Satisfaction Pays an Intangible Salary
While those who favored Al Gore in 2000 are probably still mad at activist Ralph Nader for siphoning off enough votes to cost Gore the election, my memory of Nader goes deeper.
In an article that year, he wrote about returning to Harvard University for a 20-year reunion of his law school class.
Nader mentioned the grads who had taken six-figure jobs in corporate law, earning the rewards of new cars, suburban housing, and the best seats at the hottest attractions.
He spoke of the vacant stares on many of their faces, a testimony to their ill-advised decision. Their chief accomplishment, Nader said, was enriching corporate titans who made more money than their attorneys.
In his view, they had no satisfaction from meaningful societal contributions or helping the less fortunate.
I thought of Nader’s comment recently when I read an article by columnist Linda Arnold about how our everyday choices can make or break our dreams.
In it, she mentioned personal development trainer Jim Rohn’s guide to success, Five Major Pieces to the Life Puzzle.
Rohn’s book includes a story about a corporate executive named Bill. Although well-compensated, it had been years since he felt any enthusiasm for his job.
Still, he stuck with it because it was safe and better than the unknown. Then he volunteered with a nonprofit organization whose sole mission was to transform people’s lives. Ultimately, Bill took a job that offered a much more fulfilling life.
Arnold offered her own example about a chief financial officer who left that position several years ago to become the executive director of a hospice organization.
Commenting on the change, the former CFO remarked, “During all the years I was in the corporate world, nobody ever gave me a hug for what I was doing.”
Stories that Speak
One reason this column resonated with me were two features I worked on recently.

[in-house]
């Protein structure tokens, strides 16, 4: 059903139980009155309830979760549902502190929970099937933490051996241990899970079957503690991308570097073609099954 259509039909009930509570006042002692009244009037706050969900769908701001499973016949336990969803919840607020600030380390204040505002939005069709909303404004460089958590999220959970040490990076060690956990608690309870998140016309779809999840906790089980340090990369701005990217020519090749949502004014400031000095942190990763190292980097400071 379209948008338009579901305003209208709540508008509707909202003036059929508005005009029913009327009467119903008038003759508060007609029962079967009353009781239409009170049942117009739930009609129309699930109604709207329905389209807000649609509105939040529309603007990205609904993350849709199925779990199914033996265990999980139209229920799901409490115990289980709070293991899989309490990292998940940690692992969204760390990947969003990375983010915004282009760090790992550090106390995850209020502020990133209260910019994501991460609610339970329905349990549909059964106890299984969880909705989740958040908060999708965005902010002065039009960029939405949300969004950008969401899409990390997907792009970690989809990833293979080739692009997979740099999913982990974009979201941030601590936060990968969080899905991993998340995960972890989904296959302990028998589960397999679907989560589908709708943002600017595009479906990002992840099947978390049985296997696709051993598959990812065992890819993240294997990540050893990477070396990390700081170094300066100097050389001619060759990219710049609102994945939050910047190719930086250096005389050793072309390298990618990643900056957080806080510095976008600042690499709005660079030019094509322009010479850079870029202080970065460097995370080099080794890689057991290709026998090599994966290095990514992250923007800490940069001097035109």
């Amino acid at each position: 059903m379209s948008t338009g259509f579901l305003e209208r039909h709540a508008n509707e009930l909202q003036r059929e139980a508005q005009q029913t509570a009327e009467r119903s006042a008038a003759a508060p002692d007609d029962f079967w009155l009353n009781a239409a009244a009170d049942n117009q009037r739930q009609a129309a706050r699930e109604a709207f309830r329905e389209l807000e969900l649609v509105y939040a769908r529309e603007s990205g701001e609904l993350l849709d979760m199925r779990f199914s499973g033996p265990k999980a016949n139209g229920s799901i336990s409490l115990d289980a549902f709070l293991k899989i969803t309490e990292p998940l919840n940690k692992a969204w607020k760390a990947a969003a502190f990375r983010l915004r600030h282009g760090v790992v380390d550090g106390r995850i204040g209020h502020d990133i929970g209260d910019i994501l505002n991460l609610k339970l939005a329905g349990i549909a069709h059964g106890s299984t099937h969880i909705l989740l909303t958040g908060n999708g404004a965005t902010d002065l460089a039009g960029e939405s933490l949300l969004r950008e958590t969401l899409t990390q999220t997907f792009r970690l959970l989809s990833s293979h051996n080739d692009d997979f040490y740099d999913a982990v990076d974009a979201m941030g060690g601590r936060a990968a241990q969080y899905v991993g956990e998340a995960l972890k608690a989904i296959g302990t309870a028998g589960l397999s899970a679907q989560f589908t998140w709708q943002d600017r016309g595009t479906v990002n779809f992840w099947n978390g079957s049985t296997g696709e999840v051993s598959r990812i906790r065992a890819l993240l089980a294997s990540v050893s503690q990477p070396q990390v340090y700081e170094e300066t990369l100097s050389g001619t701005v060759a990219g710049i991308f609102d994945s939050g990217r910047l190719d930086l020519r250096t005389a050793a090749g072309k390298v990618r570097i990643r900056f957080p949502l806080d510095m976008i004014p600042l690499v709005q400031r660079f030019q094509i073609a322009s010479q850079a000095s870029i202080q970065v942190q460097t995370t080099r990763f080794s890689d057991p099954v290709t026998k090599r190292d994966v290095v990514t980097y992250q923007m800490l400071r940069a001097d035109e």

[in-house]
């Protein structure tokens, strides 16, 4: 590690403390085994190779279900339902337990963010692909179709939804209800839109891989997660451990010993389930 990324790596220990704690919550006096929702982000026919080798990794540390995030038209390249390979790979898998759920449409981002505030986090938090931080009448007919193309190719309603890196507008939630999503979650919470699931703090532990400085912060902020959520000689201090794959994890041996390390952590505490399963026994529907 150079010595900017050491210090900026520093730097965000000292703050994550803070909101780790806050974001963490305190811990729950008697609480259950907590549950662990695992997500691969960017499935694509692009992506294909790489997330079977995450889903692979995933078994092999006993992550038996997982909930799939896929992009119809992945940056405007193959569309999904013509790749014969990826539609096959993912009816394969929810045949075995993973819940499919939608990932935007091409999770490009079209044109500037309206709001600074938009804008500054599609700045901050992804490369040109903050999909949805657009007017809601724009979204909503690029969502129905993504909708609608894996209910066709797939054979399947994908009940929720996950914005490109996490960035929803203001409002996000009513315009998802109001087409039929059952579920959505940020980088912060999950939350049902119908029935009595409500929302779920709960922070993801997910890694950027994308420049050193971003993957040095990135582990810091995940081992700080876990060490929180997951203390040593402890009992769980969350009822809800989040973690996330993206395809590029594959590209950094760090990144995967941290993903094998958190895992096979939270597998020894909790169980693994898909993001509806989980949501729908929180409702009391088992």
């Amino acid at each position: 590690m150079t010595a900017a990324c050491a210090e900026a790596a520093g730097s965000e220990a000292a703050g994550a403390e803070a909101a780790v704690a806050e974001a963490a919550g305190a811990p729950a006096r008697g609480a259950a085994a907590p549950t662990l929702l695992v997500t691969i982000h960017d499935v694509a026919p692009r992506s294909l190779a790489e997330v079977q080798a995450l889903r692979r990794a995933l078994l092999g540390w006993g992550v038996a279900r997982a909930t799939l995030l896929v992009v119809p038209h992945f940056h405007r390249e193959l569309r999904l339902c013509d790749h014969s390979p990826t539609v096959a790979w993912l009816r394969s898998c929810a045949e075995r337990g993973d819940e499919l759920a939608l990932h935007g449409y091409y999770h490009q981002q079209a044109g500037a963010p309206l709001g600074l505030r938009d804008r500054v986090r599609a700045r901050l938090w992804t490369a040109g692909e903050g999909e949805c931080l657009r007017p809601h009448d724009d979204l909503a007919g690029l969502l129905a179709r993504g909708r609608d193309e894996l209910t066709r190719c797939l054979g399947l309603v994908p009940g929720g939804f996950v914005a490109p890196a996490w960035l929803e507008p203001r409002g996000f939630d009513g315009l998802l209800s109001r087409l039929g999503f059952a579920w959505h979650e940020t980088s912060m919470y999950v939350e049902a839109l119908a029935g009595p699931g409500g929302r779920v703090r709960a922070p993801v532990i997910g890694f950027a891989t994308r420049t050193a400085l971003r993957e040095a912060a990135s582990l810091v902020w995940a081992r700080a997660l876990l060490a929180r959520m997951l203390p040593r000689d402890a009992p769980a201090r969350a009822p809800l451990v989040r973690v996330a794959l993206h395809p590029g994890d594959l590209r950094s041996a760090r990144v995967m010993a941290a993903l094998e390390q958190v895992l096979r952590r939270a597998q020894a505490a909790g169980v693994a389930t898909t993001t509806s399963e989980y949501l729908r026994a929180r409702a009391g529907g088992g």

Since they have yet to be published, I hesitate to delve into too much detail, but the first involved a ministry in the Midwest that helps people with developmental disabilities. They include conditions like autism, Down syndrome, and learning disabilities.
Nine years ago, the ministry decided to focus more attention on education. Their college has graduated 74 students who work in horticulture, landscaping and restaurants. This school year, it added a technology major.
The remark that stuck out came from the ministry’s president, who spoke of God’s high opinion of those with disabilities. They aren’t a mistake, he noted.
“People say when they get to heaven they’ll be made whole,” he told me. “I’m not sure we won’t be like them. They’re some of the most loving, forgiving people I’ve ever known. They see with their hearts, not with their eyes.”
The other examined America’s megachurch culture, a growing—and sometimes controversial—phenomenon at a time of overall fading church attendance. The editor told me to interview supporters and detractors and let readers decide (the aim of good journalism).
Having been a member of small and large churches over the years, I approached the assignment with interest. I gained new insights as I interviewed numerous leaders and conducted research.
When I submitted the story, I did so with a smile on my face. It may prompt reflection, exploration, and contribute to people examining their spiritual lives more closely.
In the grand scheme of things, it will be a wrinkle on the hide of an elephant. But I will have made a small contribution to a meaningful topic, and that gives me great satisfaction. While money is necessary to support our life, the dollar shouldn’t define it.